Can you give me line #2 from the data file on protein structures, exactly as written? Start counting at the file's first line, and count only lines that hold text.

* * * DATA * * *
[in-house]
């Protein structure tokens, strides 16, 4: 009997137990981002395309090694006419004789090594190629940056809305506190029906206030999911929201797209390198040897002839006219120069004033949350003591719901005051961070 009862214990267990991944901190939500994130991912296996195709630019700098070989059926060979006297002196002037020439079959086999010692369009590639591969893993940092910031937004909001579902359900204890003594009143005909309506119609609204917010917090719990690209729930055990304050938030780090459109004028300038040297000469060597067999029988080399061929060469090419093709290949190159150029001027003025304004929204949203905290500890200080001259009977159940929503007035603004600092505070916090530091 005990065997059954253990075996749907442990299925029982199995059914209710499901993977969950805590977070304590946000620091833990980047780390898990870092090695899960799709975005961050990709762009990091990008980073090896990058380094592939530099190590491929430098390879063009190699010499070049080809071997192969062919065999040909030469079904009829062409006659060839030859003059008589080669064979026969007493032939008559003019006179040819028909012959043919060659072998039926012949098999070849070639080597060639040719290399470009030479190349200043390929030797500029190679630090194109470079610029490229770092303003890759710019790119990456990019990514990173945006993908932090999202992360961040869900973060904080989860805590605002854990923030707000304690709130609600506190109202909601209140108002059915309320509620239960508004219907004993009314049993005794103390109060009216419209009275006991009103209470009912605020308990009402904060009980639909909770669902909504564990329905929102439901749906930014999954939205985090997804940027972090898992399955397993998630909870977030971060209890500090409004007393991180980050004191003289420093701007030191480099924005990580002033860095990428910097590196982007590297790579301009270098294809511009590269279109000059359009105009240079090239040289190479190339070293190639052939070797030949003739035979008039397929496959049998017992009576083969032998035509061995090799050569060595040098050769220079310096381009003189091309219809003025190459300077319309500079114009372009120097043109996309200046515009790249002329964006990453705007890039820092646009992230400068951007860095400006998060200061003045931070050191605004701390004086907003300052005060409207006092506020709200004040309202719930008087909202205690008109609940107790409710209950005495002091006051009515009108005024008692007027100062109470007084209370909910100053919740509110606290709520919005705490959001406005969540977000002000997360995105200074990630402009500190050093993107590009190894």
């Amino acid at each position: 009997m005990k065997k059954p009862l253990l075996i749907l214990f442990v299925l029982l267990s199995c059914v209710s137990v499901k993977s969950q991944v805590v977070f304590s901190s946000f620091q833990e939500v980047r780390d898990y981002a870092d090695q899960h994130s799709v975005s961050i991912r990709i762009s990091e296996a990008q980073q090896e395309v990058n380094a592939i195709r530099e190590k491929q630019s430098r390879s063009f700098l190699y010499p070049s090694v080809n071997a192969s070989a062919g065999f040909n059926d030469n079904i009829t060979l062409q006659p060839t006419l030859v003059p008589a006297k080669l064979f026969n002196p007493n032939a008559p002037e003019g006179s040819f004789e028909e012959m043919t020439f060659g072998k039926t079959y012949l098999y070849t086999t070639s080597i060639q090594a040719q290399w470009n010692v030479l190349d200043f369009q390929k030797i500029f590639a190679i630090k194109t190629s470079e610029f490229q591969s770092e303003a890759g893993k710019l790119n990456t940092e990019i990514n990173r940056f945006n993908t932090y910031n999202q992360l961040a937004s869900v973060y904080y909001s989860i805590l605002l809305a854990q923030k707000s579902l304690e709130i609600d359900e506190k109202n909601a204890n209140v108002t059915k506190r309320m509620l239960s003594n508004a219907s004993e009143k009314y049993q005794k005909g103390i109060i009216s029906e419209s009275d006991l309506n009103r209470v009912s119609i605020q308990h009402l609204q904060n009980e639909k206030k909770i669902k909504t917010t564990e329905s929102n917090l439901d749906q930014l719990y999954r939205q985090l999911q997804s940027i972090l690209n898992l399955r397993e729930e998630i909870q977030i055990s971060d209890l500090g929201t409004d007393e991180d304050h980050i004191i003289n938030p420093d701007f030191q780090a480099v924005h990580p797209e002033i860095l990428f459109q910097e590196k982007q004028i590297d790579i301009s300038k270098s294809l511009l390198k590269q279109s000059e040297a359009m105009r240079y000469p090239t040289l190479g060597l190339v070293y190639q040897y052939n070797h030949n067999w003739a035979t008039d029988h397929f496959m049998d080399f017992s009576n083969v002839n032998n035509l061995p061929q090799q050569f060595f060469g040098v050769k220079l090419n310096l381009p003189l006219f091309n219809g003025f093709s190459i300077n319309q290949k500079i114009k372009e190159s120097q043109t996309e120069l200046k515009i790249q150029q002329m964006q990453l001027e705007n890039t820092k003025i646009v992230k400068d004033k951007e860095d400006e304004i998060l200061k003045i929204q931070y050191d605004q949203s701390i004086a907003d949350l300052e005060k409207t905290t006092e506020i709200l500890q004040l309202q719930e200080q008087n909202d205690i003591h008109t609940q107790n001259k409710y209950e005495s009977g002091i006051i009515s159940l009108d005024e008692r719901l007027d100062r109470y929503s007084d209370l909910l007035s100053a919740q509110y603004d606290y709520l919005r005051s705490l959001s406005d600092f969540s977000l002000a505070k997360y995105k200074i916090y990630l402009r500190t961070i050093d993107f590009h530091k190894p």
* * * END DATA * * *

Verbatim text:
């Protein structure tokens, strides 16, 4: 009997137990981002395309090694006419004789090594190629940056809305506190029906206030999911929201797209390198040897002839006219120069004033949350003591719901005051961070 009862214990267990991944901190939500994130991912296996195709630019700098070989059926060979006297002196002037020439079959086999010692369009590639591969893993940092910031937004909001579902359900204890003594009143005909309506119609609204917010917090719990690209729930055990304050938030780090459109004028300038040297000469060597067999029988080399061929060469090419093709290949190159150029001027003025304004929204949203905290500890200080001259009977159940929503007035603004600092505070916090530091 005990065997059954253990075996749907442990299925029982199995059914209710499901993977969950805590977070304590946000620091833990980047780390898990870092090695899960799709975005961050990709762009990091990008980073090896990058380094592939530099190590491929430098390879063009190699010499070049080809071997192969062919065999040909030469079904009829062409006659060839030859003059008589080669064979026969007493032939008559003019006179040819028909012959043919060659072998039926012949098999070849070639080597060639040719290399470009030479190349200043390929030797500029190679630090194109470079610029490229770092303003890759710019790119990456990019990514990173945006993908932090999202992360961040869900973060904080989860805590605002854990923030707000304690709130609600506190109202909601209140108002059915309320509620239960508004219907004993009314049993005794103390109060009216419209009275006991009103209470009912605020308990009402904060009980639909909770669902909504564990329905929102439901749906930014999954939205985090997804940027972090898992399955397993998630909870977030971060209890500090409004007393991180980050004191003289420093701007030191480099924005990580002033860095990428910097590196982007590297790579301009270098294809511009590269279109000059359009105009240079090239040289190479190339070293190639052939070797030949003739035979008039397929496959049998017992009576083969032998035509061995090799050569060595040098050769220079310096381009003189091309219809003025190459300077319309500079114009372009120097043109996309200046515009790249002329964006990453705007890039820092646009992230400068951007860095400006998060200061003045931070050191605004701390004086907003300052005060409207006092506020709200004040309202719930008087909202205690008109609940107790409710209950005495002091006051009515009108005024008692007027100062109470007084209370909910100053919740509110606290709520919005705490959001406005969540977000002000997360995105200074990630402009500190050093993107590009190894």